China has a lot of historical luggage it has trouble coming to terms with, says author and journalist Zhang Lijia. The Korean was, claimed by China as a victory, is one of major historical issues the country has to come to terms with, she writes in a comment at the South China Morning Post.
This month the provisory agreement for cooperating on the nomination of bishops between the Vatican and the Chinese government is up for renewable. Journalist Ian Johnson, author of The Souls of China: The Return of Religion After Mao, explains why the deal was for the Roman-Catholic church an “understandable gamble,” according to the NCR.
A large number of foreign journalists, mostly Americans, got kicked out of China earlier this year, including long-term veteran Ian Johnson. In-depth journalism is now hurt, he tells the Deutsche Welle, as most media organizations have only one or two correspondents in China, who cannot do more than scratch the surface.
China’s Anta bought in 2009 the Italian sports shoe brand Fila for China and plans to take on Nike and Adidas during the 2022 Olympic Winter Games in Beijing. Branding expert Ben Cavender sees Li-Ning and other domestic brands as the first hurdle to take before Anta can really compete globally, he says in the Fair Observer.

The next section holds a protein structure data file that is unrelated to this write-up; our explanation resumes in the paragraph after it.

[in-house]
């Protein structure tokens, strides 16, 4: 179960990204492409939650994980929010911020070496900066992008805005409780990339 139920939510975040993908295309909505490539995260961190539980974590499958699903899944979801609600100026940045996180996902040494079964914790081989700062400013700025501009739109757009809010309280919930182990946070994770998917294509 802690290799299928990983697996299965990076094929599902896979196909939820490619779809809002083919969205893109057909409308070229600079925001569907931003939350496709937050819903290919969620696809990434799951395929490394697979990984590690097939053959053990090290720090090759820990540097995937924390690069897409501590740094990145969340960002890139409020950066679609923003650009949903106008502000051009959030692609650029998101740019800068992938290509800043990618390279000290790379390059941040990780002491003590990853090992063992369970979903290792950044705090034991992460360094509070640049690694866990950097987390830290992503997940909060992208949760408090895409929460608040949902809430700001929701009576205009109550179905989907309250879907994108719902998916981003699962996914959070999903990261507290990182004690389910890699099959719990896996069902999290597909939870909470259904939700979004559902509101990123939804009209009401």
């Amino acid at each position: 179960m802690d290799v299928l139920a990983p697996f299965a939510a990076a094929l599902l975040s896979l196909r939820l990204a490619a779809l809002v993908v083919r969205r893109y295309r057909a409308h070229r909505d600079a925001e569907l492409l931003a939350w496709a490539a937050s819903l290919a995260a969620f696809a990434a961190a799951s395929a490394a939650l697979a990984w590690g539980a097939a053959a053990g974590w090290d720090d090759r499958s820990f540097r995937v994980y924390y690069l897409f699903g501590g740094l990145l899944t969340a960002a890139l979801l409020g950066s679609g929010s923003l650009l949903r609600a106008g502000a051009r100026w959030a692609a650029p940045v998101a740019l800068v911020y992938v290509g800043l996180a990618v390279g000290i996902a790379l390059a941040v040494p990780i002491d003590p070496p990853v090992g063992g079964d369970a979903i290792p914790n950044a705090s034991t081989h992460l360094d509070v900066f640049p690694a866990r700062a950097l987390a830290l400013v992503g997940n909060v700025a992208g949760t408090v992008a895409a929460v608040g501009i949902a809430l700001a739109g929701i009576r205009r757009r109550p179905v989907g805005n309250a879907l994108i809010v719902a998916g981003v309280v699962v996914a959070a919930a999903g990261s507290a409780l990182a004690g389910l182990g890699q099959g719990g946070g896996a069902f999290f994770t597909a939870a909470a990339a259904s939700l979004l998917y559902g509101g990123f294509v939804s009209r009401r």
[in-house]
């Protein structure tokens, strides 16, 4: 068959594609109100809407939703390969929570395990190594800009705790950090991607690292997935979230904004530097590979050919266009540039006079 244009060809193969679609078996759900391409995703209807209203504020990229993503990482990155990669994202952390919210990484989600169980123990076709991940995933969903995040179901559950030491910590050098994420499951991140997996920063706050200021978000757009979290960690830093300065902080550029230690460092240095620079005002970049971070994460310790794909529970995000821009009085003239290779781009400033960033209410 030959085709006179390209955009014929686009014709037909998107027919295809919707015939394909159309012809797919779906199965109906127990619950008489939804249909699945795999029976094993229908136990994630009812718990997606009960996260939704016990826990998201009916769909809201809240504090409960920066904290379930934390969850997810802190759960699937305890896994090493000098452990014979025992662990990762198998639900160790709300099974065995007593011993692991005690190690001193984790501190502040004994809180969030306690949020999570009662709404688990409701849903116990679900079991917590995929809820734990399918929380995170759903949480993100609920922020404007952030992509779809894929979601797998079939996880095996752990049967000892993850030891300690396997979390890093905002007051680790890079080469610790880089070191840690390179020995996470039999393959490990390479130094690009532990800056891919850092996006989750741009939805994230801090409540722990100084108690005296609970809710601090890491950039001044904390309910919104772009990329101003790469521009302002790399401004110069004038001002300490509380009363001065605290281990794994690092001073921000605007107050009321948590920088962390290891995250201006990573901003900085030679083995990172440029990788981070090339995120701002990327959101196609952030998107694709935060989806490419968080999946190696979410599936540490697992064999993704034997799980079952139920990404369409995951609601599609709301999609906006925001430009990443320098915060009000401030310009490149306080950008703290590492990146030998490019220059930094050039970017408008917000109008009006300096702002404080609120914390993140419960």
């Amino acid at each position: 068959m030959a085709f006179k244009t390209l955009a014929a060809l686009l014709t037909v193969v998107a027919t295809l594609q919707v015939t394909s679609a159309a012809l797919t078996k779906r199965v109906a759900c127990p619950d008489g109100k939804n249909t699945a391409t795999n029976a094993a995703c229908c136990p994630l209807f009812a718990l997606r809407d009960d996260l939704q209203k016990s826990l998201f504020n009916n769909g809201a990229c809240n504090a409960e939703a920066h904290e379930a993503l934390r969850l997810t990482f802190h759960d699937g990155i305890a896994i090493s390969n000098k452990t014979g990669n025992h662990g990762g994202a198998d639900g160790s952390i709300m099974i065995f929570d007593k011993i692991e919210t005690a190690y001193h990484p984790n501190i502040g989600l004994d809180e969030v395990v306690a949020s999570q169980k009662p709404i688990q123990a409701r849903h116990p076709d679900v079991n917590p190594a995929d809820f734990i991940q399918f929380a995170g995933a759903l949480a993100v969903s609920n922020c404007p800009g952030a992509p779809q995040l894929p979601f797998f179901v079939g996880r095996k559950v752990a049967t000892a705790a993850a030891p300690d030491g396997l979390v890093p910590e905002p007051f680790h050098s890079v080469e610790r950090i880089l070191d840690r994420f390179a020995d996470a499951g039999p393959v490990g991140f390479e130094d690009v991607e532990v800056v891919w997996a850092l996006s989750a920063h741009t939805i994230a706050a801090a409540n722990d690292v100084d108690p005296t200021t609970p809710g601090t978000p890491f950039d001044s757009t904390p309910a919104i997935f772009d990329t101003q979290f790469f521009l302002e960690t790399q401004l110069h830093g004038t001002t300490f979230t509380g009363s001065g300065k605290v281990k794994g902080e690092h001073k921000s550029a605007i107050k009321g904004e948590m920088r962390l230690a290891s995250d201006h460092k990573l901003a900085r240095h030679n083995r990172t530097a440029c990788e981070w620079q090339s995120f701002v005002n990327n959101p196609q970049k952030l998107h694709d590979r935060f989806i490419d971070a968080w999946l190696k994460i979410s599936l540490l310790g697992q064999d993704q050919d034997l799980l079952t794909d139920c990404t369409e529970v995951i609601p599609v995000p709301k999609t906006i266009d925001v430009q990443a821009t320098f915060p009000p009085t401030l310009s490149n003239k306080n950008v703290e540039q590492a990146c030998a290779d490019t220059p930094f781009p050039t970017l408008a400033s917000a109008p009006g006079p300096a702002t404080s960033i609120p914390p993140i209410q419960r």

Nationalistic sentiments at the recent National People’s Congress (NPC) triggered off proposals to abolish English translations on all government-related events in China. London-based author Zhang Lijia explains why that is the wrong move, and why learning English is still important, also for Chinese, at the South China Morning Post.
China was in chaos when the coronavirus emerged in public at the beginning of 2020, but instead of a drama, president Xi Jinping was able to turn the events into a global win for the country, says London-based journalist Zhang Lijia, author of Lotus, a novel on prostitution in China, to Barbara Demick of the New York Review of Books.
China and South Korea might be starting to resume their economies, the rest of the world is getting further into lock-down mode. After Italy, the rest of Europe and the United States are only at the beginning of the corona virus pandemic. And for sure nobody in those countries is in de mood to prepare for a life after the current crisis.
At the China Speakers Bureau, we do start to look ahead, also as more events are cancelled and international flights still seem in a unstoppable free fall. But one thing is sure: even when timing is unclear, this crisis will be disappearing in the months to come, even when experts already predict a second wave of patients after the summer. In our line of business the average lead time between inquiries for speaker’ assignments and execution is on average three months, and we do not want to start for resumption of our business until the pandemic has officially stopped.